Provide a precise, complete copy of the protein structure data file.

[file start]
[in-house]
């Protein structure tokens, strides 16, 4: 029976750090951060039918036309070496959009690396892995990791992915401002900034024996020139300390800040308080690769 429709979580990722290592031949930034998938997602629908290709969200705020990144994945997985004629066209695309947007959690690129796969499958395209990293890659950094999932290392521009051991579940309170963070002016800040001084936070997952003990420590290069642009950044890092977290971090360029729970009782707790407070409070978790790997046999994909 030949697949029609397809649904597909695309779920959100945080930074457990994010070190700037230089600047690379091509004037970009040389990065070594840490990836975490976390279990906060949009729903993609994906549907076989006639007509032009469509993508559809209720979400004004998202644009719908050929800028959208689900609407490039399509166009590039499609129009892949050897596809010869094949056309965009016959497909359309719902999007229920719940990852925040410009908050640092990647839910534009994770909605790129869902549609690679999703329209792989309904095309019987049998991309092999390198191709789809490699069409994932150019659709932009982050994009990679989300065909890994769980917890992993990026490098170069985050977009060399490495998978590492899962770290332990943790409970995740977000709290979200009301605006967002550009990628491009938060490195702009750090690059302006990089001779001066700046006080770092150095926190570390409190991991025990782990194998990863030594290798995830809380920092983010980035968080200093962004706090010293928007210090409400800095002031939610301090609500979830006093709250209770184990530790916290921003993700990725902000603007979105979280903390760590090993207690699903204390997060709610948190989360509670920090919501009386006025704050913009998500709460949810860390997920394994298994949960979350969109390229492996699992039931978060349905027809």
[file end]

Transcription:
[in-house]
């Protein structure tokens, strides 16, 4: 029976750090951060039918036309070496959009690396892995990791992915401002900034024996020139300390800040308080690769 429709979580990722290592031949930034998938997602629908290709969200705020990144994945997985004629066209695309947007959690690129796969499958395209990293890659950094999932290392521009051991579940309170963070002016800040001084936070997952003990420590290069642009950044890092977290971090360029729970009782707790407070409070978790790997046999994909 030949697949029609397809649904597909695309779920959100945080930074457990994010070190700037230089600047690379091509004037970009040389990065070594840490990836975490976390279990906060949009729903993609994906549907076989006639007509032009469509993508559809209720979400004004998202644009719908050929800028959208689900609407490039399509166009590039499609129009892949050897596809010869094949056309965009016959497909359309719902999007229920719940990852925040410009908050640092990647839910534009994770909605790129869902549609690679999703329209792989309904095309019987049998991309092999390198191709789809490699069409994932150019659709932009982050994009990679989300065909890994769980917890992993990026490098170069985050977009060399490495998978590492899962770290332990943790409970995740977000709290979200009301605006967002550009990628491009938060490195702009750090690059302006990089001779001066700046006080770092150095926190570390409190991991025990782990194998990863030594290798995830809380920092983010980035968080200093962004706090010293928007210090409400800095002031939610301090609500979830006093709250209770184990530790916290921003993700990725902000603007979105979280903390760590090993207690699903204390997060709610948190989360509670920090919501009386006025704050913009998500709460949810860390997920394994298994949960979350969109390229492996699992039931978060349905027809």